THEATER REVIEW

Hippodrome's 'Life X 3' packed with laughs


From left, Richard Warner, Nell Page and Ibi Janko add dysfunction to a dinner party in "Life X 3," now at the Hippodrome State Theatre in downtown Gainesville.

LEE FERINDEN/Special to the Sun
Published: Friday, January 16, 2004 at 6:01 a.m.
Last Modified: Thursday, January 15, 2004 at 11:26 p.m.
0h, the games people play. Yasmina Reza has one going in the guise of her play "Life X 3," now playing at the Hippodrome State Theatre. Playing her game are four brilliant actors: Cameron Francis, Ibi Janko, Nell Page and Richard Warner. Under Mary Hausch's spirited tongue-in-cheek direction, this foursome makes Reza's game fun to play.
"Life X 3" is not a profound comedy. It does have pretensions.
Reza has taken two Parisian couples, one successful in academia, the other not, and brought them together for a misbegotten evening. Henry, the unsuccessful astrophysicist, and his career-minded wife, Sonia, are first seen in their handsome apartment quarreling over their child, who cries offstage, looking for attention.
Their mean-spirited arguing over how to quiet the child is interrupted by a visit from Hubert and Inez - Hubert the successful academician, Inez his put-upon wife. They have arrived for dinner on the wrong night. All the same, they are allowed in for an evening of chocolate cookies and CHEEZ-ITS, washed down with glasses of Sancerre.
Without breaking a sweat, Inez proceeds to get thoroughly and effectively drunk. The conversation among the four plays with one-upmanship, be it raising a child (debates ensue over proper dental care and eating cheese in bed) or Henry's new research paper (Hubert takes pleasure in informing him his work has been superceded by a Mexican team).
Henry is dismayed at Hubert's news. Sonia is contemptuous of her husband. Hubert smugly enjoys their discomfiture. Inez keeps the ball rolling with layman's questions about the subject - "the flatness of galaxy halos." When the one-upmanship has gone as far as it can go, the couples bid each other a rancid goodnight.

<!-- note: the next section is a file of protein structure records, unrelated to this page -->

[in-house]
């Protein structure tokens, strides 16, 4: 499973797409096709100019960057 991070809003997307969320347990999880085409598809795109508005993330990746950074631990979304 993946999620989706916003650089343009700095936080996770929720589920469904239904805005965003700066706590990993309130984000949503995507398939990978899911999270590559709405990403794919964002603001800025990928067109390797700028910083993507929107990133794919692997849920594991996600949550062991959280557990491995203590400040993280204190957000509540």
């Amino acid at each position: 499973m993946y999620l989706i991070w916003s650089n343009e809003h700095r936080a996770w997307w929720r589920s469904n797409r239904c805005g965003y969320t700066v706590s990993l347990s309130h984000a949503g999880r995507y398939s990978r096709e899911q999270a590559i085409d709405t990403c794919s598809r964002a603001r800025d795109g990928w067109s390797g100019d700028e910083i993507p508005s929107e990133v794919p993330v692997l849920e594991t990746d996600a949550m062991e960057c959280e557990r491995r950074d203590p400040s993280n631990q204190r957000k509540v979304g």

Reza's conceit is to take this act and replay it two more times, varying the reactions each time and, in fact, creating new personalities for the characters. Henry is no longer obsequious in the second go-round. Sonia drops the hard-bitten career woman attitude and plays footsie with Hubert. Inez continues to get beautifully drunk.
Their third mutation takes the characters on yet another variation.
The Hippodrome's production is smart and funny, moving with the speed of light for 90 minutes without intermission. It is worth seeing if only to enjoy Nell Page as Inez, who is very funny as she slides into drunkenness. Page uses none of the stereotypical characteristics of the drunk. She cleverly creates a whole new image for inebriated women driven to drink by pompous, self-important husbands.
Richard Warner plays Hubert, Inez's condescending husband and accomplished academician, with an endless supply of smarminess. Ibo Janko as Sonia gives a versatile performance, easily moving from arrogance to coyness and displeasure during the play's three spins. Cameron Francis, the woe-begone Henry, is comical in his confused efforts to please his wife, child and mentor. He, too, is adept at switching gears over the course of the play.
"Life X 3" may not tax your mental energy, but it should entertain you and make you laugh for 90 minutes.
And that's a good deal in anyone's book.

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